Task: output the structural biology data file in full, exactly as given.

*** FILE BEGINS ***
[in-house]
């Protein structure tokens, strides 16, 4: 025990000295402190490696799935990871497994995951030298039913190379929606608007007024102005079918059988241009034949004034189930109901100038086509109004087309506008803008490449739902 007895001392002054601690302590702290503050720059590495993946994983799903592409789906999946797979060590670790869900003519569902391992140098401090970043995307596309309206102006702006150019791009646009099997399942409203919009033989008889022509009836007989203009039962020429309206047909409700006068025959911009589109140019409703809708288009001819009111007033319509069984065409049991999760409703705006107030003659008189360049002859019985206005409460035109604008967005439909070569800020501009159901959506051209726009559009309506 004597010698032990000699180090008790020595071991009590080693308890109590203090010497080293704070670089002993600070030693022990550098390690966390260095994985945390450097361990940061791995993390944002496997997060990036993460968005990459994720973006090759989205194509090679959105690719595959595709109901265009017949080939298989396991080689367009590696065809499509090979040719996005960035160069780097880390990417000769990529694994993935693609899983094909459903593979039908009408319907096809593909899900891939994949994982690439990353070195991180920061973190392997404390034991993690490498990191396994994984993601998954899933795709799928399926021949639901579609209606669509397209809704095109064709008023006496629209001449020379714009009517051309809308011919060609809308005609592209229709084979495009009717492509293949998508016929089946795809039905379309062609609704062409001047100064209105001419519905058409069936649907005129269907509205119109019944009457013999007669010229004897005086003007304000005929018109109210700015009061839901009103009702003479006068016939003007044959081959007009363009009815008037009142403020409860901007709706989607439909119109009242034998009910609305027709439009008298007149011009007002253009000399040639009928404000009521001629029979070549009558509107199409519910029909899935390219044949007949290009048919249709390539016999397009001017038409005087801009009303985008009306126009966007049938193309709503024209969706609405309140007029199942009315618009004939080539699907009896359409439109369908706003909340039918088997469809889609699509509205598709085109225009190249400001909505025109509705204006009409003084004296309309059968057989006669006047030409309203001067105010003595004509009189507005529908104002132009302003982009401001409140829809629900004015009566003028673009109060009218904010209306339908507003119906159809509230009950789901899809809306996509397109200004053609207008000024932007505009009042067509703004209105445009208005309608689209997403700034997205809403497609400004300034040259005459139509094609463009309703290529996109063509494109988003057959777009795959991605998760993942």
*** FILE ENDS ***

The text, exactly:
[in-house]
């Protein structure tokens, strides 16, 4: 025990000295402190490696799935990871497994995951030298039913190379929606608007007024102005079918059988241009034949004034189930109901100038086509109004087309506008803008490449739902 007895001392002054601690302590702290503050720059590495993946994983799903592409789906999946797979060590670790869900003519569902391992140098401090970043995307596309309206102006702006150019791009646009099997399942409203919009033989008889022509009836007989203009039962020429309206047909409700006068025959911009589109140019409703809708288009001819009111007033319509069984065409049991999760409703705006107030003659008189360049002859019985206005409460035109604008967005439909070569800020501009159901959506051209726009559009309506 004597010698032990000699180090008790020595071991009590080693308890109590203090010497080293704070670089002993600070030693022990550098390690966390260095994985945390450097361990940061791995993390944002496997997060990036993460968005990459994720973006090759989205194509090679959105690719595959595709109901265009017949080939298989396991080689367009590696065809499509090979040719996005960035160069780097880390990417000769990529694994993935693609899983094909459903593979039908009408319907096809593909899900891939994949994982690439990353070195991180920061973190392997404390034991993690490498990191396994994984993601998954899933795709799928399926021949639901579609209606669509397209809704095109064709008023006496629209001449020379714009009517051309809308011919060609809308005609592209229709084979495009009717492509293949998508016929089946795809039905379309062609609704062409001047100064209105001419519905058409069936649907005129269907509205119109019944009457013999007669010229004897005086003007304000005929018109109210700015009061839901009103009702003479006068016939003007044959081959007009363009009815008037009142403020409860901007709706989607439909119109009242034998009910609305027709439009008298007149011009007002253009000399040639009928404000009521001629029979070549009558509107199409519910029909899935390219044949007949290009048919249709390539016999397009001017038409005087801009009303985008009306126009966007049938193309709503024209969706609405309140007029199942009315618009004939080539699907009896359409439109369908706003909340039918088997469809889609699509509205598709085109225009190249400001909505025109509705204006009409003084004296309309059968057989006669006047030409309203001067105010003595004509009189507005529908104002132009302003982009401001409140829809629900004015009566003028673009109060009218904010209306339908507003119906159809509230009950789901899809809306996509397109200004053609207008000024932007505009009042067509703004209105445009208005309608689209997403700034997205809403497609400004300034040259005459139509094609463009309703290529996109063509494109988003057959777009795959991605998760993942």